Battle Cry and Attack the Dog - Crazy enough this is actually worked the best for me! What you do is scream bloody-murder like you are really going to kill the dog (and you really have to feel, sounds and act like you are going to kill the dog) then run/charge directly at the dog. Yes, I know that sounds like suicide but this actual works and has worked every time I’ve done it properly. You much have no intention that you can’t do it or have any fear. You have to be fearless, scream really load (as load as you can) and the dog will stop and most of the time will run the other direction away from you. I will usually also put my arms out to make myself look bigger. This also adds to the effect. This works because the dog sees you as a bigger threat then it’s able to handle and will be surprised that you are willing to charge and attack it. I’d suggest starting off with using this technique on small dogs first and then working your way up to larger dogs since it does take some guts to do this and you want to make sure you do it right or the dog will still attack you.
Well I hope that helps you and your next dog encounter. These are my trials and notes from years of running
and having to confront a large number of dogs sometimes on a daily bases.
June 11th, 2010
Recently I was looking around for some running calculators to help me determine what pace I should training at and what my mile splits should be for an up coming race.
In researching that I came across the concept of VDOT. Which is a term formulated by Jack Daniels (world famous coach, called “The World’s Best Coach” by Runner’s World magazine) that is a shortened form of the well known V̇O2max. VDOT is properly stated/short for “V-dot-O2max”. With this a runner can find his VDOT value which then can be used to determine an “equivalent performance” at a different race distance. Thus is can also be used to determine training paces for athletes.
It’s actually an interesting concept and I’ve spent some time researching it and playing around with the VDOT value and resultant training and race paces that can be calculated from it. I’ve found it to be pretty accurate. When I take my recent 5k time and use that to calculate my VDOT and then find my resultant Marathon pace according to my VDOT it actually gives me the time I normally finish my marathon in. I’ve also noticed my calculated training pace according to my VDOT is about the same pace I usually run in my workouts (including speed workouts).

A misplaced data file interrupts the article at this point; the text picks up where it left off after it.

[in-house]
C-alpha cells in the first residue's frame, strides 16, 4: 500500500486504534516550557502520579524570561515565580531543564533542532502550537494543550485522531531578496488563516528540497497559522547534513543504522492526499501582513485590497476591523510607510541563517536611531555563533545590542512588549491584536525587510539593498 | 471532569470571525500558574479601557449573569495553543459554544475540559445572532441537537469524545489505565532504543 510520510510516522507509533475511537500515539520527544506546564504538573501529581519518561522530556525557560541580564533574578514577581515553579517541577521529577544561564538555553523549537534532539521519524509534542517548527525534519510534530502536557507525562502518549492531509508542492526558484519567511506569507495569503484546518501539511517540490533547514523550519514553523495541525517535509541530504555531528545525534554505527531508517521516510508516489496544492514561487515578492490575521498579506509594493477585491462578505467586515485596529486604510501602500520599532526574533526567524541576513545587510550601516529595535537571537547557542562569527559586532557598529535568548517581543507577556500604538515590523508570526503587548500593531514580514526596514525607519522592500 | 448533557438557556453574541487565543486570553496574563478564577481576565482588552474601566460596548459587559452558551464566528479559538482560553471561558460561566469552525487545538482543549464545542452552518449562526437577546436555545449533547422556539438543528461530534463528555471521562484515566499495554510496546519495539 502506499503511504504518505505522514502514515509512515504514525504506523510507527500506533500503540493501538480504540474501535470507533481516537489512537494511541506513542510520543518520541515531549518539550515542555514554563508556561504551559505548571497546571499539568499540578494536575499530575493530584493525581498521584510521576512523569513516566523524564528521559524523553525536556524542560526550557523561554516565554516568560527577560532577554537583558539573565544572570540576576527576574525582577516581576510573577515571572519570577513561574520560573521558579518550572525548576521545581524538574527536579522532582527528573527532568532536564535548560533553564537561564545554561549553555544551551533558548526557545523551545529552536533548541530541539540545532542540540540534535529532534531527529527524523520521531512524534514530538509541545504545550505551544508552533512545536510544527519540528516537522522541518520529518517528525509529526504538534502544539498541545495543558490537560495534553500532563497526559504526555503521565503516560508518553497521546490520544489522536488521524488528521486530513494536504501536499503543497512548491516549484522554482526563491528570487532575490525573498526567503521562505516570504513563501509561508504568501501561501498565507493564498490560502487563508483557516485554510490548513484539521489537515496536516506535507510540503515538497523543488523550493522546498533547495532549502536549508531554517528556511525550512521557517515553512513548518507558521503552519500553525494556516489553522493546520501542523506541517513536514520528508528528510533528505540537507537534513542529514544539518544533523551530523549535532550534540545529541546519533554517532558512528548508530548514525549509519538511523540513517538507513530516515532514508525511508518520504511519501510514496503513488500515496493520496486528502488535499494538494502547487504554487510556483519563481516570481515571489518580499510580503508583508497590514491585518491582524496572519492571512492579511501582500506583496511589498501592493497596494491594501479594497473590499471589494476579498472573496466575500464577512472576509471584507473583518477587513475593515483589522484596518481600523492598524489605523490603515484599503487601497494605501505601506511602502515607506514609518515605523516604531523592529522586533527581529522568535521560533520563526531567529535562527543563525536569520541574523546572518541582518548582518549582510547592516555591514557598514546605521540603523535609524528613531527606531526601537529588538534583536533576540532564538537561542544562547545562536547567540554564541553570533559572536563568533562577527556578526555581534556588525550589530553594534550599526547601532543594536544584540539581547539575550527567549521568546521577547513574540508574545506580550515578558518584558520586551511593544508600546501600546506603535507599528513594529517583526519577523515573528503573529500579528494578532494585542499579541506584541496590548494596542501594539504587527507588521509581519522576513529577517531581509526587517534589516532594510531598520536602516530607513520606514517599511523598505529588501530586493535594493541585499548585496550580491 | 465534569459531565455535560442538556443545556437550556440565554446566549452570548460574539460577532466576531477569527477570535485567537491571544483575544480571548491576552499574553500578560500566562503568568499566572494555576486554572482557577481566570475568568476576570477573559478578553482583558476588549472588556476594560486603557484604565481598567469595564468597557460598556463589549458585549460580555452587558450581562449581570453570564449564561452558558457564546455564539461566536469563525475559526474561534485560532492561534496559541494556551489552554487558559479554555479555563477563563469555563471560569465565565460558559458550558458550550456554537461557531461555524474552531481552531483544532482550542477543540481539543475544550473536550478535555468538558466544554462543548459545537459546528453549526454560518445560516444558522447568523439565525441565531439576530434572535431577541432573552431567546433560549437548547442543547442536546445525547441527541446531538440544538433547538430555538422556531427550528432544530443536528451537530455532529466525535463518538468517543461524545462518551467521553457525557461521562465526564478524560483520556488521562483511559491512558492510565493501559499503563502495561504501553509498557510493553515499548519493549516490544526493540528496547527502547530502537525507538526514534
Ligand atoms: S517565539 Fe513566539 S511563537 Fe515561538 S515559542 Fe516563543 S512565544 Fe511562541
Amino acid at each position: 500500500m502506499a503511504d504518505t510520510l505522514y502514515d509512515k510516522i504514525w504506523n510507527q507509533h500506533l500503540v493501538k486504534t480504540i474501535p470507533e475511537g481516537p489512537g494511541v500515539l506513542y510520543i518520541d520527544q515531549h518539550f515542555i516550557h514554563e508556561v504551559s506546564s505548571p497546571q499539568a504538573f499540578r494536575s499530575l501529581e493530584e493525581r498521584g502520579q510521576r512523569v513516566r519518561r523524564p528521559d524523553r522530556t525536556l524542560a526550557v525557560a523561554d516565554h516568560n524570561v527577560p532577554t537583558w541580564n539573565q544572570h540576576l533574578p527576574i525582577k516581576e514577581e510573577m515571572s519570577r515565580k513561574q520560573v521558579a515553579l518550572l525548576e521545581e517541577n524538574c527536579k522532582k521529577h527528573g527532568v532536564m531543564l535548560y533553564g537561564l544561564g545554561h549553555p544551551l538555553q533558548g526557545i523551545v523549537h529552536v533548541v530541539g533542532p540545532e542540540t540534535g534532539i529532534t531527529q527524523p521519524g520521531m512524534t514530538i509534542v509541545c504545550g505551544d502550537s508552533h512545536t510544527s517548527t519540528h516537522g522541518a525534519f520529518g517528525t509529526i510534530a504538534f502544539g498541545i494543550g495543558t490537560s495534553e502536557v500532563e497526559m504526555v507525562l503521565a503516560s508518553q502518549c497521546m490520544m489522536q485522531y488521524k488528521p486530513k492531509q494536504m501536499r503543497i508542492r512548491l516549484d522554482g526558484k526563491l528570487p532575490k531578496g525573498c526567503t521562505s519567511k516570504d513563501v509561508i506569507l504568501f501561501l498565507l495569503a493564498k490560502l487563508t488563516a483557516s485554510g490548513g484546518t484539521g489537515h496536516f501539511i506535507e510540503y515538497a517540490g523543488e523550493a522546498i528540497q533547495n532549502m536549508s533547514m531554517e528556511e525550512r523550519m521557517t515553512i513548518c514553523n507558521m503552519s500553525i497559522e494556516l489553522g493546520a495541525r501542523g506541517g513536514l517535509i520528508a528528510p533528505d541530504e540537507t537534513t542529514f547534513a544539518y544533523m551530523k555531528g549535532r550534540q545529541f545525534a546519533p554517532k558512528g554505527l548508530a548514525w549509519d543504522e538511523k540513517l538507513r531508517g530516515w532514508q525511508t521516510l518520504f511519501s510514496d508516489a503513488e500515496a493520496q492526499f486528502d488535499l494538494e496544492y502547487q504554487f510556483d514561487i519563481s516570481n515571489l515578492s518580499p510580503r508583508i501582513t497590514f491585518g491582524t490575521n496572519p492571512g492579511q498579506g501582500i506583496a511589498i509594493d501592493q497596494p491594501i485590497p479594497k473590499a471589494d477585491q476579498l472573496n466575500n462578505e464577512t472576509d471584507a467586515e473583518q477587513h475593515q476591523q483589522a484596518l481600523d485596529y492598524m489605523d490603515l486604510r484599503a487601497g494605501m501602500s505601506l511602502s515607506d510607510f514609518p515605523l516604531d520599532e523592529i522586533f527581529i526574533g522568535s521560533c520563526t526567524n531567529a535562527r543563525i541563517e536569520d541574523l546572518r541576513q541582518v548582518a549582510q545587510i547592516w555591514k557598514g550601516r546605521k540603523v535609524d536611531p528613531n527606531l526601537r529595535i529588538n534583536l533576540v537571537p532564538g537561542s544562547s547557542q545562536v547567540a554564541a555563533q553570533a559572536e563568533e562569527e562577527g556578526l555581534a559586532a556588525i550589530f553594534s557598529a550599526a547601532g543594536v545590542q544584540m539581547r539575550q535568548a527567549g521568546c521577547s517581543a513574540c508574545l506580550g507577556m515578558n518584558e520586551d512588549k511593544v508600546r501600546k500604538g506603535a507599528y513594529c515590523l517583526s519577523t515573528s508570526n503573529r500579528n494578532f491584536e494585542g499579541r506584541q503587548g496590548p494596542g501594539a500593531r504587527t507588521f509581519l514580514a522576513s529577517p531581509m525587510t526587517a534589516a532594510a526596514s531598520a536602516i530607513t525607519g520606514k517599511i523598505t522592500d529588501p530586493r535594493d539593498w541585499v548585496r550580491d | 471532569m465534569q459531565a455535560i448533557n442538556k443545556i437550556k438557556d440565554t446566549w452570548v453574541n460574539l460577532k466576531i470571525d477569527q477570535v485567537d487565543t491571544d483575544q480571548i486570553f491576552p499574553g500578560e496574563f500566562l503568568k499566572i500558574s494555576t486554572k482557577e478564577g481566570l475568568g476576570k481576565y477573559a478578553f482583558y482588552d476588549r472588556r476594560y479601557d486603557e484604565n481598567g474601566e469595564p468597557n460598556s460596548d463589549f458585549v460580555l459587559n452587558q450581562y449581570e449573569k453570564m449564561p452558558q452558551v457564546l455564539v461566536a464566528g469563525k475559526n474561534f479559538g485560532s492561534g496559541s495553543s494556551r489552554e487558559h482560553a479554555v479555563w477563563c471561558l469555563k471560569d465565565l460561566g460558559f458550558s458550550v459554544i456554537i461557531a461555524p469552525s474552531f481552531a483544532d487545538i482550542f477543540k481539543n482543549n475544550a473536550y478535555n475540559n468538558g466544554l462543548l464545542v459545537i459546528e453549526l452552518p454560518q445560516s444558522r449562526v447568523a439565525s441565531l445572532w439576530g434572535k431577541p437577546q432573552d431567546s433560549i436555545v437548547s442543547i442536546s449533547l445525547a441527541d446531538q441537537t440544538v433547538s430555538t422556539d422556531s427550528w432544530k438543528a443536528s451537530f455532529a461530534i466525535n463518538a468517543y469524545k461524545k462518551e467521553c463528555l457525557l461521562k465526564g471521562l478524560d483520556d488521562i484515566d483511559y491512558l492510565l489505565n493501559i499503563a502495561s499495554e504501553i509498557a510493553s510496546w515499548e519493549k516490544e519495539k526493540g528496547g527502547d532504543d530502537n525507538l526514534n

So how do you calculate your VDOT and find out your equivalent performance for different distances and what pace you should be training at? Well luckly you don’t need to know the formula or make any calculations to get the answers. But you should take a read through coach Jack Daniels’ book Daniels’ Running Formula to get a better understanding of it.
But for those of us who would like a quick and simply way to get the answers take a look over this free calculator from the guys over at runbayou.com, VDOT Calculator.
It might not be the fanciest looking thing but it will definitely give you the answers you’re looking for. There site also has some great info on running and how to properly train for long distance running.
Next we have a pace calculator by Cool Running. It’s a simple and easy to use calculator that gives you your pace for what ever target/goal time and distance you put into it. So check out there pace calculator.
Another great calculator is Rob Klima’s marathon pace calculator that calculates for fade. This is a great tool to give you a realistic pace per mile you should be running based on fading during the race, cause we all know when you hit the wall it hurts! So check out there marathon pace calculator.
Honorable mention: Running World’s pace and training calculator is also a pretty useful tool that I thought I’d better mention. There tool not only calculates your race pace but also gives you a workout plan for training based off the pace you enter in. Check out their training calculator to see what I mean.
February 8th, 2010